Over the past year and a half, life in politics has often felt like an ongoing circus in which the madness never ceases. But for all that, the next 11 weeks could be the most intense and consequential of Donald Trump’s presidency.
Let’s begin with a report in the New York Times that the case against Michael Cohen, Trump’s former personal lawyer, might be coming to a head:
Federal authorities investigating whether President Trump’s former personal lawyer and fixer, Michael D. Cohen, committed bank and tax fraud have zeroed in on well over $20 million in loans obtained by taxi businesses that he and his family own, according to people familiar with the matter.
Investigators are also examining whether Mr. Cohen violated campaign finance or other laws by helping to arrange financial deals to secure the silence of women who said they had affairs with Mr. Trump. The inquiry has entered the final stage and prosecutors are considering filing charges by the end of August, two of the people said.
There’s a serious possibility that Cohen will cooperate with prosecutors in order to obtain leniency, and there’s no telling what he might be able to reveal about the Trump Organization, the president himself and the president’s children, with whom he worked closely. The company has a history of deals with questionable characters in questionable circumstances, including many that went south amid accusations of misconduct. If Cohen chooses to sing, he might have a thick libretto to work from.
Needless to say, if Cohen were to implicate the president or his family in some kind of criminal wrongdoing, it would be a political earthquake. But even if he doesn’t cooperate, if he is indicted in the coming weeks, that would itself be a serious blow to Trump’s presidency. Even if much of what Cohen is accused of doesn’t have to do directly with his former boss, it would contribute to the growing impression that Trump is a corrupt man who surrounds himself with other corrupt men.
And here are some other things that could or, in some cases, will happen between now and the first week in November:
- Paul Manafort will either be convicted or acquitted in his first trial, presumably this week (the jury is currently deliberating). And his second trial — which will deal more directly with his work in the former Soviet Union and the ways it may have affected his actions as Trump campaign chairman — will begin in mid-September.
- Special counsel Robert S. Mueller III could hand down more indictments, or even release a final report on all that he has learned in his investigation.
- Trump will likely continue to revoke the security clearances of his critics in the intelligence community, which will generate more bipartisan condemnation and comparisons to Richard Nixon.
- Omarosa Manigault Newman will release more tapes she recorded of conversations with people in the White House.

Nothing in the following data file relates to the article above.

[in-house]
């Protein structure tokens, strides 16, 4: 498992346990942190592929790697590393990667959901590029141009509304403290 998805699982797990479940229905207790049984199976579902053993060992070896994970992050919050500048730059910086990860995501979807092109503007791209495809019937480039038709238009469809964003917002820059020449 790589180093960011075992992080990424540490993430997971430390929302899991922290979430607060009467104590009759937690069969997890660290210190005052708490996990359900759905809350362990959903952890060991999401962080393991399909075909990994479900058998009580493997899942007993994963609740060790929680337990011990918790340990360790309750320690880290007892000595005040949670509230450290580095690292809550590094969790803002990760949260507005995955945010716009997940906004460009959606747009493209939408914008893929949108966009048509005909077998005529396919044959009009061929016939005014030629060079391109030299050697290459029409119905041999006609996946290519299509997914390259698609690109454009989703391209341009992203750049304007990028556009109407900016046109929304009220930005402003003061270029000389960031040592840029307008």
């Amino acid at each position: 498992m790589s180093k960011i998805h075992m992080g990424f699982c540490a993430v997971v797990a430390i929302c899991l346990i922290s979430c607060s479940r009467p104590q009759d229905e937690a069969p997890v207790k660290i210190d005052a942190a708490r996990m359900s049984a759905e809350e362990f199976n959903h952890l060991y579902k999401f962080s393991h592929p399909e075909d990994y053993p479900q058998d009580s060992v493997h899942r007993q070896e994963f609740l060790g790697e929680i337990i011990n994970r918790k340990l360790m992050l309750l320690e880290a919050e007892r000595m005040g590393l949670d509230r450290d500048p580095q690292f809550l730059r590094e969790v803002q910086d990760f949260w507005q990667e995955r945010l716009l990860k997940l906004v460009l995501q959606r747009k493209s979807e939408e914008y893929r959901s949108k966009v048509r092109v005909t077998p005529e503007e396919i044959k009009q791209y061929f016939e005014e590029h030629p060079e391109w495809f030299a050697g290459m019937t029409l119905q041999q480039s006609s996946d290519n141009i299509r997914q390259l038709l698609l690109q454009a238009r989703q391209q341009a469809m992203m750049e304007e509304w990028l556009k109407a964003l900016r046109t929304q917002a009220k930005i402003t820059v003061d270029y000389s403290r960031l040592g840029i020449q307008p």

- A lawsuit will begin in Texas in which Republican states and the administration will be arguing for the entire Affordable Care Act to be struck down, handing Democrats a priceless campaign issue.
- Brett Kavanaugh’s confirmation hearings will take place. Even if the process ends with a win for Trump, it will also likely generate an immediate backlash, a wave of fear and opposition from Democrats as they realize the implications of an intensely partisan, intensely conservative Supreme Court.
That’s just what we know about. There are other things, both foreseeable and not, that could increase the president’s stress during this period. We recently learned that White House counsel Donald McGahn was interviewed for 30 hours by Mueller’s team, interviews that were initially approved by Trump as part of a strategy of cooperation but might well have turned into a way for McGahn to protect himself. We have no idea what McGahn told them about Trump’s actions or how it might relate to Russia and contribute to a case of obstruction of justice. Trump’s trade war has so far seemed to generate nothing but job losses and uncertainty. There could be international crises and more conflict with our allies. And if history is any guide, Trump will react to all of it with petulance and resentment, occasionally boiling over into outright rage.
The culmination of this intense period is, of course, the November elections. The wave of scandal news will only increase the likelihood that Democrats will win control of the House, and as much as we’ve talked about that possibility, we haven’t fully reckoned with how transformative it would be.
Right now Congress is all but nonexistent as a force in our political life; having passed a tax cut for corporations and the wealthy, Republicans have given up on any serious legislating, and certainly aren’t exercising anything resembling oversight of the administration. But if Democrats have control, they’ll begin holding hearings and mounting investigations of all the Trump scandals. Russia will be just the beginning; they’ll use their subpoena power and ability to create news events to probe the president himself, possible misconduct committed by other members of his administration (of which there is a nearly inexhaustible supply) and various policy outrages. It will be a ceaseless drumbeat of Trump scandal for the next two years.
For a president who is unendingly frustrated by the constraints put upon him and the criticism he gets even when his party controls all the centers of power in Washington, it will be a nightmare. And it all starts now.